For a time, President Donald Trump has been participating in daily press conferences about his administration’s ongoing response to the Coronavirus outbreak, but these events have proven hotbeds for controversy. Besides his repeated defenses of his usage of the term “Chinese virus” for the Coronavirus — although the virus definitely isn’t “Chinese” and the moniker has no basis but racism — Trump has also been caught peddling flat-out disinformation. In response, MSNBC’s Rachel Maddow suggested this week that the press conferences should be taken off the air entirely.
Just this evening I have seen multiple examples of real world impacts of Trump bullshit. People off to warm climates to evade COVID-19, others stocking up on that malaria drug Trump has a ‘good feeling’ about. People do enough dumb things without the President telling them to.
— Josh Marshall (@joshtpm) March 21, 2020
At one recent conference, he proudly told those in attendance that a malaria medication “had been approved as a Coronavirus treatment and would be available almost immediately,” Maddow notes — but that is flatly incorrect, as public health officials had to come in and clarify.
‘Telling people a fairy tale like that is cruel, and diverting, and wildly irresponsible from anyone in any leadership role… There is a clear pattern here of the president promising stuff that he knows America would love to hear, but it’s not true. And even stuff that he’s saying he will do, that the federal government will do — he’s not doing.’
Trump said anti-malaria drug chloroquine had been approved and could be given to coronavirus patients by doctors with a prescription.
An FDA spokesperson said the drug had not been approved for use in Covid-19 patients.https://t.co/4bsHFHLpeX
— Kyle Griffin (@kylegriffin1) March 19, 2020
Thus, she continued:
‘The specific way in which the president is failing now is clear… It’s making people around the country count on that the federal government is doing that stuff when they’re not… If it were up to me, and it’s not, I would stop putting those briefings on live TV, not out of spite, but because it’s misinformation. If the president does end up saying anything true, you can run it as tape but if he keeps lying like this every day on stuff this important, all of us should stop broadcasting it. Honestly, it’s gonna cost lives.’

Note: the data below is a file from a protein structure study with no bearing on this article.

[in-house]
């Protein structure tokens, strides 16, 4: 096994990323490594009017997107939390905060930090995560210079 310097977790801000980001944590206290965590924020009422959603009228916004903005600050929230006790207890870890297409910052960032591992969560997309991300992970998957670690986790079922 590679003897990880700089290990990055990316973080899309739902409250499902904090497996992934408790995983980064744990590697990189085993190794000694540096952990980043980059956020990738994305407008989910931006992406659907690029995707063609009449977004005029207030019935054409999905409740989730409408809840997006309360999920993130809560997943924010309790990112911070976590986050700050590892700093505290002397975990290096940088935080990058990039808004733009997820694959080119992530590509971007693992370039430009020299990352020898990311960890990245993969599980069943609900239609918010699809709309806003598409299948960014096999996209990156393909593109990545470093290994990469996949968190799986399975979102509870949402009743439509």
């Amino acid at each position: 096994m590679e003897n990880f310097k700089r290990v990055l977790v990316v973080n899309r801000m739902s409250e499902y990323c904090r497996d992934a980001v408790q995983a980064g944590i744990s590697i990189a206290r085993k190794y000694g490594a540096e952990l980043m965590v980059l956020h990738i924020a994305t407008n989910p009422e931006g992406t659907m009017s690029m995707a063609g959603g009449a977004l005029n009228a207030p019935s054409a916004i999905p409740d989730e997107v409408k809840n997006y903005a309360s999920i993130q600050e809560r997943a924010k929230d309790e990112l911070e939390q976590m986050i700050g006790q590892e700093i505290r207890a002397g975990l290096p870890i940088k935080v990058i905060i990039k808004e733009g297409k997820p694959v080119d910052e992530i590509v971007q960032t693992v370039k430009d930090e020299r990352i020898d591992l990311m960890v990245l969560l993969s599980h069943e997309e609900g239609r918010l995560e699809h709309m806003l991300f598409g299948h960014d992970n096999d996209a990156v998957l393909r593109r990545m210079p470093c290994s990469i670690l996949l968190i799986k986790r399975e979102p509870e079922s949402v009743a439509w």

Maddow: If Trump is going to keep lying like he has been every day on stuff this important, we should, all of us, stop broadcasting it. Honestly, it's going to cost lives. pic.twitter.com/tMvyrE3YTK
— Maddow Blog (@MaddowBlog) March 21, 2020
Trump’s disinformation stretches well beyond the malaria drug gaffe. Trump also claimed, at one point, that well over a million Coronavirus tests would be available within days, but that has, quite simply, not panned out. He claimed that hospital ships run by the Navy would be sent to each coast to assist maxed out healthcare systems, but it was not immediately clear when any ship would actually make that journey. Both mentioned were undergoing maintenance work at the time, and one didn’t even have a set medical crew, let alone anyone on board ready to go and assist. The issue mirrors one surrounding his pronouncement that the government had ordered millions of heavy duty masks to bulk up the nation’s supply of personal protective equipment. That order could take 18 months to fulfill, it turns out. The crisis is unfolding now, not in the future.
“A hospital ship that can’t yet sail, a drug that’s not approved for coronavirus, a windfall of masks that’s not due until next year. Donald Trump has repeatedly overstated his government’s accomplishments as he tries to calm Americans and fight the virus” https://t.co/7CJjSmj1kL
— Jonathan Lemire (@JonLemire) March 20, 2020
All of those issues don’t even cover the fact that for weeks, Trump glibly insisted that the Coronavirus wasn’t even something to be concerned about. He claimed at a rally that concern over the situation was a “hoax,” and he suggested elsewhere that the virus would simply disappear like a miracle and the total case count would wind down to 0.
In reality, almost 20,000 cases and counting have been confirmed in the U.S., and the death toll in the country stands at 276 as of early Saturday.